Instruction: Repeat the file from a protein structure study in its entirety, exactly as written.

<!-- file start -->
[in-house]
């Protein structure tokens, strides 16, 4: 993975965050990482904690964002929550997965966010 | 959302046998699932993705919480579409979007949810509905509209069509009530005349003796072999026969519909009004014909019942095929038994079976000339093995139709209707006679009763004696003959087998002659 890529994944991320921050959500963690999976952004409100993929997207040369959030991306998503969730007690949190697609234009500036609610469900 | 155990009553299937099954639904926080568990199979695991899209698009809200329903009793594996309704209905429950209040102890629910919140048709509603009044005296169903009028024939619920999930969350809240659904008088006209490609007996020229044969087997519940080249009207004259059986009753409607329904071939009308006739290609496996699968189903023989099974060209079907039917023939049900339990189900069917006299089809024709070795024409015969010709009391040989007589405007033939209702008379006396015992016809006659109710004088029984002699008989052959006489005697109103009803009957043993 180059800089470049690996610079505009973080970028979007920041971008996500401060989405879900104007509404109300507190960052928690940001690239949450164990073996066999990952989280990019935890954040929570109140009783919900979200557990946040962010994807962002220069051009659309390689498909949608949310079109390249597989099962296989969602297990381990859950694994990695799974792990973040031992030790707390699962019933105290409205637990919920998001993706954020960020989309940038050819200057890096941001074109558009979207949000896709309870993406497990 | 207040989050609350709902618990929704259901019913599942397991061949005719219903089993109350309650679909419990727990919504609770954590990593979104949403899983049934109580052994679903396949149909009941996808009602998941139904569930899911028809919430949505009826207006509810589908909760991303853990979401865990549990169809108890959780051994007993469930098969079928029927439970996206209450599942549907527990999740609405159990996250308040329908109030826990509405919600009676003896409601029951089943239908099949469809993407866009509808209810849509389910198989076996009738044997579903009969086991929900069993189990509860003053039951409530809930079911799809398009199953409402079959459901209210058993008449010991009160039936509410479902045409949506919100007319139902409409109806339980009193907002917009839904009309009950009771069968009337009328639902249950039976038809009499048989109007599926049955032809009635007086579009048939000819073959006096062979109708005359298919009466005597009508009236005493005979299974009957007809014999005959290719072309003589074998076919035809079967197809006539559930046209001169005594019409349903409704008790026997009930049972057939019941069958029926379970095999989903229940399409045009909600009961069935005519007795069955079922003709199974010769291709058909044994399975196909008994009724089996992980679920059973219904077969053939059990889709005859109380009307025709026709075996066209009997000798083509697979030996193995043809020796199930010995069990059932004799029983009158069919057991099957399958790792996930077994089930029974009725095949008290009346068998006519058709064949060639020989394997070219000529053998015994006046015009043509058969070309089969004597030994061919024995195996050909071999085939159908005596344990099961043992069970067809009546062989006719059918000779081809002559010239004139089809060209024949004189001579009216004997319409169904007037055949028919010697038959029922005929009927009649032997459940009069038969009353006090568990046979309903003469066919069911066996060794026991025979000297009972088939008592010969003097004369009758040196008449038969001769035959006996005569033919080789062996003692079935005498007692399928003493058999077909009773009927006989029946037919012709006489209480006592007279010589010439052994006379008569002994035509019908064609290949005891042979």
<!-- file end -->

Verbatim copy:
[in-house]
């Protein structure tokens, strides 16, 4: 993975965050990482904690964002929550997965966010 | 959302046998699932993705919480579409979007949810509905509209069509009530005349003796072999026969519909009004014909019942095929038994079976000339093995139709209707006679009763004696003959087998002659 890529994944991320921050959500963690999976952004409100993929997207040369959030991306998503969730007690949190697609234009500036609610469900 | 155990009553299937099954639904926080568990199979695991899209698009809200329903009793594996309704209905429950209040102890629910919140048709509603009044005296169903009028024939619920999930969350809240659904008088006209490609007996020229044969087997519940080249009207004259059986009753409607329904071939009308006739290609496996699968189903023989099974060209079907039917023939049900339990189900069917006299089809024709070795024409015969010709009391040989007589405007033939209702008379006396015992016809006659109710004088029984002699008989052959006489005697109103009803009957043993 180059800089470049690996610079505009973080970028979007920041971008996500401060989405879900104007509404109300507190960052928690940001690239949450164990073996066999990952989280990019935890954040929570109140009783919900979200557990946040962010994807962002220069051009659309390689498909949608949310079109390249597989099962296989969602297990381990859950694994990695799974792990973040031992030790707390699962019933105290409205637990919920998001993706954020960020989309940038050819200057890096941001074109558009979207949000896709309870993406497990 | 207040989050609350709902618990929704259901019913599942397991061949005719219903089993109350309650679909419990727990919504609770954590990593979104949403899983049934109580052994679903396949149909009941996808009602998941139904569930899911028809919430949505009826207006509810589908909760991303853990979401865990549990169809108890959780051994007993469930098969079928029927439970996206209450599942549907527990999740609405159990996250308040329908109030826990509405919600009676003896409601029951089943239908099949469809993407866009509808209810849509389910198989076996009738044997579903009969086991929900069993189990509860003053039951409530809930079911799809398009199953409402079959459901209210058993008449010991009160039936509410479902045409949506919100007319139902409409109806339980009193907002917009839904009309009950009771069968009337009328639902249950039976038809009499048989109007599926049955032809009635007086579009048939000819073959006096062979109708005359298919009466005597009508009236005493005979299974009957007809014999005959290719072309003589074998076919035809079967197809006539559930046209001169005594019409349903409704008790026997009930049972057939019941069958029926379970095999989903229940399409045009909600009961069935005519007795069955079922003709199974010769291709058909044994399975196909008994009724089996992980679920059973219904077969053939059990889709005859109380009307025709026709075996066209009997000798083509697979030996193995043809020796199930010995069990059932004799029983009158069919057991099957399958790792996930077994089930029974009725095949008290009346068998006519058709064949060639020989394997070219000529053998015994006046015009043509058969070309089969004597030994061919024995195996050909071999085939159908005596344990099961043992069970067809009546062989006719059918000779081809002559010239004139089809060209024949004189001579009216004997319409169904007037055949028919010697038959029922005929009927009649032997459940009069038969009353006090568990046979309903003469066919069911066996060794026991025979000297009972088939008592010969003097004369009758040196008449038969001769035959006996005569033919080789062996003692079935005498007692399928003493058999077909009773009927006989029946037919012709006489209480006592007279010589010439052994006379008569002994035509019908064609290949005891042979």